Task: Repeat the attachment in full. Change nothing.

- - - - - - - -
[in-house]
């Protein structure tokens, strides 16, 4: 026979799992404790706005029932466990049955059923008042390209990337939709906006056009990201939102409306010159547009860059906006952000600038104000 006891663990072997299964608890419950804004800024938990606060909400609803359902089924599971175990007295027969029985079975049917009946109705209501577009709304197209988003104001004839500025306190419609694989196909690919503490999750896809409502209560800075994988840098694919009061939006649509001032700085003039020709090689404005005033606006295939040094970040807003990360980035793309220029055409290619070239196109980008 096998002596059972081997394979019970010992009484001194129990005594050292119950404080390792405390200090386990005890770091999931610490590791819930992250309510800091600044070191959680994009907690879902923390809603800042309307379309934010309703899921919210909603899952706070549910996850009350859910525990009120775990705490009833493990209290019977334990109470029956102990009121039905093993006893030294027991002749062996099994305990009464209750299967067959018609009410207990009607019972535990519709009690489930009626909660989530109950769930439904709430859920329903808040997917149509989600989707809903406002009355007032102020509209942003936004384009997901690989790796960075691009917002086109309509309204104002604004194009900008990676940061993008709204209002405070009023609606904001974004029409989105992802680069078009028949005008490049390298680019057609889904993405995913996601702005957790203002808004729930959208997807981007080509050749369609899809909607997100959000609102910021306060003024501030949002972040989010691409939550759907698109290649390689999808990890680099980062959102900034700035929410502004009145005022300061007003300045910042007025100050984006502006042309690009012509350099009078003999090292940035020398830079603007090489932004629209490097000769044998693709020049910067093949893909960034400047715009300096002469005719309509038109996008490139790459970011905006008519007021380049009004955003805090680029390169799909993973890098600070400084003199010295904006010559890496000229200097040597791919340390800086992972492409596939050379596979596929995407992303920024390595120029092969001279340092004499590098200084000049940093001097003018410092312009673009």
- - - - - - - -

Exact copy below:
[in-house]
């Protein structure tokens, strides 16, 4: 026979799992404790706005029932466990049955059923008042390209990337939709906006056009990201939102409306010159547009860059906006952000600038104000 006891663990072997299964608890419950804004800024938990606060909400609803359902089924599971175990007295027969029985079975049917009946109705209501577009709304197209988003104001004839500025306190419609694989196909690919503490999750896809409502209560800075994988840098694919009061939006649509001032700085003039020709090689404005005033606006295939040094970040807003990360980035793309220029055409290619070239196109980008 096998002596059972081997394979019970010992009484001194129990005594050292119950404080390792405390200090386990005890770091999931610490590791819930992250309510800091600044070191959680994009907690879902923390809603800042309307379309934010309703899921919210909603899952706070549910996850009350859910525990009120775990705490009833493990209290019977334990109470029956102990009121039905093993006893030294027991002749062996099994305990009464209750299967067959018609009410207990009607019972535990519709009690489930009626909660989530109950769930439904709430859920329903808040997917149509989600989707809903406002009355007032102020509209942003936004384009997901690989790796960075691009917002086109309509309204104002604004194009900008990676940061993008709204209002405070009023609606904001974004029409989105992802680069078009028949005008490049390298680019057609889904993405995913996601702005957790203002808004729930959208997807981007080509050749369609899809909607997100959000609102910021306060003024501030949002972040989010691409939550759907698109290649390689999808990890680099980062959102900034700035929410502004009145005022300061007003300045910042007025100050984006502006042309690009012509350099009078003999090292940035020398830079603007090489932004629209490097000769044998693709020049910067093949893909960034400047715009300096002469005719309509038109996008490139790459970011905006008519007021380049009004955003805090680029390169799909993973890098600070400084003199010295904006010559890496000229200097040597791919340390800086992972492409596939050379596979596929995407992303920024390595120029092969001279340092004499590098200084000049940093001097003018410092312009673009």